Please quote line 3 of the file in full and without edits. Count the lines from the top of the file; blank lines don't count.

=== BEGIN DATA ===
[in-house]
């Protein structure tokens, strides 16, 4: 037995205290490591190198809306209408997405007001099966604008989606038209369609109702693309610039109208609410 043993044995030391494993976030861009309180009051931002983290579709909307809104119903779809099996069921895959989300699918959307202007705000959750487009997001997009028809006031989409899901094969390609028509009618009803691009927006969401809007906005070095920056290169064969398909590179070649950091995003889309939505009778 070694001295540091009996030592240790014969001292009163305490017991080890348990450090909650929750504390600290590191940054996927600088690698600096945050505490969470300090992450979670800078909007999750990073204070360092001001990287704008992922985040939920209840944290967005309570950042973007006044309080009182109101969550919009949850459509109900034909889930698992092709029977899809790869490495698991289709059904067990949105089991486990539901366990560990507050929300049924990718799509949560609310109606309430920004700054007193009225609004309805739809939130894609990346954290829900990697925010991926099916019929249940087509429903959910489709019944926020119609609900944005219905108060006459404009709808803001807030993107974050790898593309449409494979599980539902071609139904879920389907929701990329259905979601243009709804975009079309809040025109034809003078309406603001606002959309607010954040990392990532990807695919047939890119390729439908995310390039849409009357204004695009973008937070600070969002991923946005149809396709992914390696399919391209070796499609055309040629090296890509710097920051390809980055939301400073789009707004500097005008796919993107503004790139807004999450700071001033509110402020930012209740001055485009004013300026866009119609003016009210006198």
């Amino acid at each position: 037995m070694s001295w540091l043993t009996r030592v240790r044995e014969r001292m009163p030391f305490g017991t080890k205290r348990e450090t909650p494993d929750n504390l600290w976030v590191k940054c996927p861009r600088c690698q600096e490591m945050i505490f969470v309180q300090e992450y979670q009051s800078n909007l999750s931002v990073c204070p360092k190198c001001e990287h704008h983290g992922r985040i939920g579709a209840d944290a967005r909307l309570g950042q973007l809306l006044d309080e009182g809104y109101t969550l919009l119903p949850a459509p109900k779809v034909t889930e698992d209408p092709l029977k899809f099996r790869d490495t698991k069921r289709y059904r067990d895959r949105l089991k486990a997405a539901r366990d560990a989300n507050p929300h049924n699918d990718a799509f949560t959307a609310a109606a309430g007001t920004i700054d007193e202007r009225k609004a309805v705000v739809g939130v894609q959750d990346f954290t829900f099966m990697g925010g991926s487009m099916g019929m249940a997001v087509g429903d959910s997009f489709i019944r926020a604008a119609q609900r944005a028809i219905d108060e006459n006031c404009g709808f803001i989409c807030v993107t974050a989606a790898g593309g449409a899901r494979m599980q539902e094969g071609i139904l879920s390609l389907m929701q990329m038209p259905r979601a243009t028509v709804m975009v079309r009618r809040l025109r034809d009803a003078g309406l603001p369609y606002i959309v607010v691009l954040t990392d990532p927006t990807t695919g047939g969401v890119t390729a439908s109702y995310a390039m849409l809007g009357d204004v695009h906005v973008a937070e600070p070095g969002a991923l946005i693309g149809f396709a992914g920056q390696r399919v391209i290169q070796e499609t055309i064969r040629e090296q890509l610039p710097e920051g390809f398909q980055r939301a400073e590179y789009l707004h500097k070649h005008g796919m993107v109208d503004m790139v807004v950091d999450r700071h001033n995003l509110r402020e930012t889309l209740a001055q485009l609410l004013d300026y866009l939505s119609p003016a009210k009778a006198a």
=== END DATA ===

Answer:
């Amino acid at each position: 037995m070694s001295w540091l043993t009996r030592v240790r044995e014969r001292m009163p030391f305490g017991t080890k205290r348990e450090t909650p494993d929750n504390l600290w976030v590191k940054c996927p861009r600088c690698q600096e490591m945050i505490f969470v309180q300090e992450y979670q009051s800078n909007l999750s931002v990073c204070p360092k190198c001001e990287h704008h983290g992922r985040i939920g579709a209840d944290a967005r909307l309570g950042q973007l809306l006044d309080e009182g809104y109101t969550l919009l119903p949850a459509p109900k779809v034909t889930e698992d209408p092709l029977k899809f099996r790869d490495t698991k069921r289709y059904r067990d895959r949105l089991k486990a997405a539901r366990d560990a989300n507050p929300h049924n699918d990718a799509f949560t959307a609310a109606a309430g007001t920004i700054d007193e202007r009225k609004a309805v705000v739809g939130v894609q959750d990346f954290t829900f099966m990697g925010g991926s487009m099916g019929m249940a997001v087509g429903d959910s997009f489709i019944r926020a604008a119609q609900r944005a028809i219905d108060e006459n006031c404009g709808f803001i989409c807030v993107t974050a989606a790898g593309g449409a899901r494979m599980q539902e094969g071609i139904l879920s390609l389907m929701q990329m038209p259905r979601a243009t028509v709804m975009v079309r009618r809040l025109r034809d009803a003078g309406l603001p369609y606002i959309v607010v691009l954040t990392d990532p927006t990807t695919g047939g969401v890119t390729a439908s109702y995310a390039m849409l809007g009357d204004v695009h906005v973008a937070e600070p070095g969002a991923l946005i693309g149809f396709a992914g920056q390696r399919v391209i290169q070796e499609t055309i064969r040629e090296q890509l610039p710097e920051g390809f398909q980055r939301a400073e590179y789009l707004h500097k070649h005008g796919m993107v109208d503004m790139v807004v950091d999450r700071h001033n995003l509110r402020e930012t889309l209740a001055q485009l609410l004013d300026y866009l939505s119609p003016a009210k009778a006198a």